You’ll hear the Jack Ryan line in The Hunt for Red October, “next time, Jack, write a memo,” as Brother Benedict becomes the monks’ bearer of bad news, only learning of the lease situation by reading the newspaper and seeing it mentioned as part of a story on the skyscraper set to replace the current buildings on the block.  Soon he is the designated instrument of solving the problem, requiring him to travel, a concept that is anathema to the Brotherhood: travel is to be avoided at all cost.  When he accompanies a more authoritative monk to confront one of the owners on his posh estate, a chance encounter with the owner’s attractive daughter prompts Brother Benedict to question his vows.  When another encounter finds the monk and the woman target of a mugging, Brother Benedict has no choice but to confront his curiosity and fears, taking on more and more of the burden to find the original lease, rumored to have an automatic renewal clause that grants his Brotherhood–The Crispinite Order of the Novum Mundum–the right to renew the lease for another 99 years in the Brotherhood’s sole discretion.

First edition of Westlake’s Brothers Keepers.

For those familiar with property law, there’s a nearly unimpeachable attention to the law of leases that becomes the through line of the story.  The rights of landowners, the public interest of preserving historical structures, right vs. wrong, good vs. bad, all intertwine with an order of monks who simply want to live their repeated, weekly routine without interfering with–or being bothered by–the outside world.  The result is Brothers Keepers, a one-sitting read, a 300-page, laugh-out-loud (at least one laugh every other page) page turner that makes for the perfect follow-up to Hard Case Crime’s most recent Westlake reprint, Help I Am Being Held Prisoner, another highly recommended retro-read reviewed here at borg last year.

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The 50th anniversary of the Apollo 11 landing on the Moon on July 20, 1969, will be the subject of several celebrations this year, and the United States Mint is joining in with a first-of-its-kind series of commemorative coins.  For the first time the mint is issuing coins that have curved surfaces intentionally to highlight the unique images on each side.  First, a concave obverse provides the appearance of an actual foot depression, re-shaping the typical flat coin blank, honoring Neil Armstrong‘s first step onto the lunar surface and the three NASA programs that resulted in the successful landing of men on the Moon.  On the reverse, a convex surface echoes the rounded look and feel of astronaut Buzz Aldrin‘s space helmet visor as he was photographed by astronaut Neil Armstrong, in an artist’s homage to Armstrong’s famous photograph of Aldrin, also a selfie of Armstrong.  The first photograph humanity saw of men on the moon was simultaneously of both Aldrin and Armstrong thanks to the famous snapshot.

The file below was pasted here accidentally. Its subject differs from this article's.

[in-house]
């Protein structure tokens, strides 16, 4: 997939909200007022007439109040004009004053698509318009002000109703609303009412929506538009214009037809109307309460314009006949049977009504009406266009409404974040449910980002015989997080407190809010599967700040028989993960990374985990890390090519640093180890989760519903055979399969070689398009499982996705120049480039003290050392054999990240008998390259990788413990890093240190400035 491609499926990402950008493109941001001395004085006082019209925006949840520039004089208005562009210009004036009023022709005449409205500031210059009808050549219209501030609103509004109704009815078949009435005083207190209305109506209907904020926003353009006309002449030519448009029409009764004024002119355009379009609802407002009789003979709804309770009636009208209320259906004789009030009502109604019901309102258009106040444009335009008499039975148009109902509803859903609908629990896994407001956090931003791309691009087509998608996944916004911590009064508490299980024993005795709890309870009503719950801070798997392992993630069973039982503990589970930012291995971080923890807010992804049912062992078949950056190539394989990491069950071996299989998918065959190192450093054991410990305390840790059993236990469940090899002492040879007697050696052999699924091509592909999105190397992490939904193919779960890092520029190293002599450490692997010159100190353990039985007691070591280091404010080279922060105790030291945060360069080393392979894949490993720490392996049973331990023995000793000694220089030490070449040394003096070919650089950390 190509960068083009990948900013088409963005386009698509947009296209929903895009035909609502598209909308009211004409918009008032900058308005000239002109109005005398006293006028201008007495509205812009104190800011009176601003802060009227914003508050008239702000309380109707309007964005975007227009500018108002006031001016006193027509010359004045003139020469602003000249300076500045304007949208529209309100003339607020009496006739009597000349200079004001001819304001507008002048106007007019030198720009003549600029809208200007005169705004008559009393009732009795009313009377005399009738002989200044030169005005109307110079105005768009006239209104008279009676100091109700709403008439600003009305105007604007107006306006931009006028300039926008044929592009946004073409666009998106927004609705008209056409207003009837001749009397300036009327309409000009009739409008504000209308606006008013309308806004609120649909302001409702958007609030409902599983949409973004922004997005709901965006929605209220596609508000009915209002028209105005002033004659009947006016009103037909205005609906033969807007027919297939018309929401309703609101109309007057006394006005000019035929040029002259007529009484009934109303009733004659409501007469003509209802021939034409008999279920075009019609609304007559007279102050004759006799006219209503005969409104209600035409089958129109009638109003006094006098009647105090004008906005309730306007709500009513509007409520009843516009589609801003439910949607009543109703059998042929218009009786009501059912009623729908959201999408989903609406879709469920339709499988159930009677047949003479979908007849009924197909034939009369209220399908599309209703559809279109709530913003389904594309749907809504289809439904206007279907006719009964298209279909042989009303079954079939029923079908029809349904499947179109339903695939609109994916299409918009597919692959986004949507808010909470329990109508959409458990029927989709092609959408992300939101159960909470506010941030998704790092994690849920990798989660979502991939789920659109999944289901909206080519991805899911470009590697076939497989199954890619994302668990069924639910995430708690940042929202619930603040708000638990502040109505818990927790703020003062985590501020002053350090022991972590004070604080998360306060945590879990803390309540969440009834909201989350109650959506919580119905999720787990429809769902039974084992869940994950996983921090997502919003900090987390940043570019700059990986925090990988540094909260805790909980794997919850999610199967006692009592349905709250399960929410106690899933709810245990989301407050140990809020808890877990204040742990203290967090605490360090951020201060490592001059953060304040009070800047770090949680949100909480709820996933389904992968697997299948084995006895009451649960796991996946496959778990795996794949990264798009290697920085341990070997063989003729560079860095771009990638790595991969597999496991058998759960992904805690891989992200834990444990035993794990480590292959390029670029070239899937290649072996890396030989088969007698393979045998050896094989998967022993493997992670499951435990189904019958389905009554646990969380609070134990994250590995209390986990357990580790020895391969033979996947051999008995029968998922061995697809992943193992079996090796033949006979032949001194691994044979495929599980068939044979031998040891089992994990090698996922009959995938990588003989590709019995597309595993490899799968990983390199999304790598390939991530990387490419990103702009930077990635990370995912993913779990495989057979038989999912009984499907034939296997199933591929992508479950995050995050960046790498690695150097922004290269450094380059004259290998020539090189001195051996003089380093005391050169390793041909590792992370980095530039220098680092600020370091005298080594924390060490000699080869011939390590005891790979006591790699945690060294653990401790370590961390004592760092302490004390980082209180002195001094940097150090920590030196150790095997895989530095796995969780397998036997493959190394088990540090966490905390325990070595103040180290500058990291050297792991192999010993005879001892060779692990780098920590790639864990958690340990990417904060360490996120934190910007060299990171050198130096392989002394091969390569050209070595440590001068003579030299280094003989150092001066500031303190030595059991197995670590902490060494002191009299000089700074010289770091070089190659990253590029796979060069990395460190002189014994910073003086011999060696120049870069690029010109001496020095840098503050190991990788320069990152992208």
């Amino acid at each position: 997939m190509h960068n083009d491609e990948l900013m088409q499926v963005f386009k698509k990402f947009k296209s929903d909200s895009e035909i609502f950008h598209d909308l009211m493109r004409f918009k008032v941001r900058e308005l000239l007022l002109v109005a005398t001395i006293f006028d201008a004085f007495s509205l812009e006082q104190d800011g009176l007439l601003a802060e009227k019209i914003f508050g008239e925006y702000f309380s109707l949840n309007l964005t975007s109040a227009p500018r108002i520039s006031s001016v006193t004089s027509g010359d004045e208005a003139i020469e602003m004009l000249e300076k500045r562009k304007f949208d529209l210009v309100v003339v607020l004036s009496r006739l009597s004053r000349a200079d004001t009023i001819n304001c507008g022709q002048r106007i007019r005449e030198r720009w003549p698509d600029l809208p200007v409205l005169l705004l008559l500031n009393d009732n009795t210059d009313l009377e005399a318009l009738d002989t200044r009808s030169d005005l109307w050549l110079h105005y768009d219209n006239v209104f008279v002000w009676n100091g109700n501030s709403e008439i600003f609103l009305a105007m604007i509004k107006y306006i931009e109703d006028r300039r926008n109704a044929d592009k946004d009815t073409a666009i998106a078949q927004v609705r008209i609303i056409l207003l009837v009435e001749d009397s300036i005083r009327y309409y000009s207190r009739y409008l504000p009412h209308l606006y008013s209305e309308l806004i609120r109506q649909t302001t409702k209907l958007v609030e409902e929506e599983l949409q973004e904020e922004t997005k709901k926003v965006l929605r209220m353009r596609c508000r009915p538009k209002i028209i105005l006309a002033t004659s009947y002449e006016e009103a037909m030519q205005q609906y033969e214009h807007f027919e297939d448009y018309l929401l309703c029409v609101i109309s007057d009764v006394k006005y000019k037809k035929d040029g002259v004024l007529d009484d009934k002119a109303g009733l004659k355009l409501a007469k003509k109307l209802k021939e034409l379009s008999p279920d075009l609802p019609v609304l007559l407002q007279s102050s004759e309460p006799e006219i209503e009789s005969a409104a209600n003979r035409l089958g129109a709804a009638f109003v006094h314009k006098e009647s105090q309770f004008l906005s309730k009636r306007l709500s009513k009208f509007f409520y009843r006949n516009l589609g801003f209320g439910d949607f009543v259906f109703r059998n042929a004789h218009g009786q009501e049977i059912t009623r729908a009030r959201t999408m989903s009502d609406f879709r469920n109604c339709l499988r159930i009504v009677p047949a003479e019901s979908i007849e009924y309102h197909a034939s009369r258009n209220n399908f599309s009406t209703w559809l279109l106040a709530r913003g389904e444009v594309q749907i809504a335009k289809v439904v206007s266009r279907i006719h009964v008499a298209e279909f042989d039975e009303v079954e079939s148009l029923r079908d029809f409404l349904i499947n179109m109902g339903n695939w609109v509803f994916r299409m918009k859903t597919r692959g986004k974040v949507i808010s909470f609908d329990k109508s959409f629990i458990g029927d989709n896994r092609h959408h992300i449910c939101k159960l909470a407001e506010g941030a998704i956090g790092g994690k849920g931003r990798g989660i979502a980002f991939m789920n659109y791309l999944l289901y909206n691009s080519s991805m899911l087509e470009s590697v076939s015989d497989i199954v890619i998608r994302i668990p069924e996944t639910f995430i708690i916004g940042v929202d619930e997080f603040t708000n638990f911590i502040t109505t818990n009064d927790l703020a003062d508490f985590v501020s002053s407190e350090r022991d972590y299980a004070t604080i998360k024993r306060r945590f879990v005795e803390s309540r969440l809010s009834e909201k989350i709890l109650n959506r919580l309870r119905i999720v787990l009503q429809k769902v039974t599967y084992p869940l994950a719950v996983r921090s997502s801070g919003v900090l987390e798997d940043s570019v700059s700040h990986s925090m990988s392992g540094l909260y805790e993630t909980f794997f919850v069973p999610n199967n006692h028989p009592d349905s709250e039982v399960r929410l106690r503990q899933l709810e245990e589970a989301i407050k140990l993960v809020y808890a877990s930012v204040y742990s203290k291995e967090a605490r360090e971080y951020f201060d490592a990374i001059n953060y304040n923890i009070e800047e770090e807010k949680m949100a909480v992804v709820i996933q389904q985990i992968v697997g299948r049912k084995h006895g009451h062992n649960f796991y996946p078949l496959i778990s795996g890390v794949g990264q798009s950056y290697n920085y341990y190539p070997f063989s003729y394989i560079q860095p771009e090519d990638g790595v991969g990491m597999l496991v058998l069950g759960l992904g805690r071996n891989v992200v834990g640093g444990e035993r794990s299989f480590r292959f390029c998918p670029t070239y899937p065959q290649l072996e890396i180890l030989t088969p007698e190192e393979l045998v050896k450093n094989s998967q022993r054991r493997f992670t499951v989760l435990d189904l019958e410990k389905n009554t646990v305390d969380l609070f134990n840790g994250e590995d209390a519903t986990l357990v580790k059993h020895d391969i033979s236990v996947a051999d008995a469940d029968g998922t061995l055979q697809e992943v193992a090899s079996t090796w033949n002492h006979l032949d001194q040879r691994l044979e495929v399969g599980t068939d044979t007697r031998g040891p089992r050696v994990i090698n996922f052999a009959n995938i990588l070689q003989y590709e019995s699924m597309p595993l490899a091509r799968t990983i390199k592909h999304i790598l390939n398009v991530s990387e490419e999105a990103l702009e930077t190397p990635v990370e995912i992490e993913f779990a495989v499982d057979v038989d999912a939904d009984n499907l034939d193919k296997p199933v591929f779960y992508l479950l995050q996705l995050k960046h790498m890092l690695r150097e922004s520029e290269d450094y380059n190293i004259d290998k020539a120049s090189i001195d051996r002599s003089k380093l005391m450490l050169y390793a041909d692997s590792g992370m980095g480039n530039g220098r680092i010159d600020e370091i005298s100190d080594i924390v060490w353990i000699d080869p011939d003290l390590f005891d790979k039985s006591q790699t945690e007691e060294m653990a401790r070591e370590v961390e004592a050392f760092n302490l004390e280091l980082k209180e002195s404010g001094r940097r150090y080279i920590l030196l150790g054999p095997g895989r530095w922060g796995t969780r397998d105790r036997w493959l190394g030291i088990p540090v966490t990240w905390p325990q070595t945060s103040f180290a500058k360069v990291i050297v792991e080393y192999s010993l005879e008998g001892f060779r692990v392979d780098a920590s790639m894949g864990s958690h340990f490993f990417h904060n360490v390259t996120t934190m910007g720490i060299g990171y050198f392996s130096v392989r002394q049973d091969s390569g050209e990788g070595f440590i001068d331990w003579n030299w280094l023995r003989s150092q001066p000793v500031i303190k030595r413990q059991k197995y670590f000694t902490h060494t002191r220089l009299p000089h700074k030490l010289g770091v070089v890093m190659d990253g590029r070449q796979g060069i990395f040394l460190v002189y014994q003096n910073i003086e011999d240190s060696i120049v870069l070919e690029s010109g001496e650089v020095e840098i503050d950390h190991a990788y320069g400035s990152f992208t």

The mirror-like proof coin versions showcase the obverse, highlighting the changing phases of the moon, and the textured lunar surface.  On the reverse, the proof version gives the appearance of the actual, metallic sheen of the visor, and the shadow of Aldrin appears dark when held at the appropriate angle.  The uncirculated versions carry the standard matte finish.  Four coins are offered in this design: a $5 gold coin, a standard size $1 silver coin, a half-dollar clad coin, and a five ounce $1 silver proof coin.  The obverse footprint design was created by Gary Cooper, whose design was selected in a juried competition.  Mint sculptor-engraver Joseph Menna sculpted the design.  The reverse design is by Mint sculptor-engraver Phebe Hemphill, who also sculpted the final design.  Proceeds from sales of the coins will go to the Smithsonian Institution’s National Air and Space Museum’s “Destination Moon” exhibit, Astronauts Memorial Foundation, and the Astronaut Scholarship Foundation.

PCGS has graded and encapsulated a limited number of Apollo 11 50th Anniversary commemorative coins.  The coins provided to PCGS are from Astronauts Memorial Foundation’s limited allocation of Launch Ceremony products and feature an insert with a hand-signed signature from Apollo 13 astronaut Fred Haise.  Best known for his role in the Apollo 13 mission, Haise was also key to the development of the Apollo lunar lander and was the first man to pilot a space shuttle–the Enterprise–in 1977.

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Review by C.J. Bunce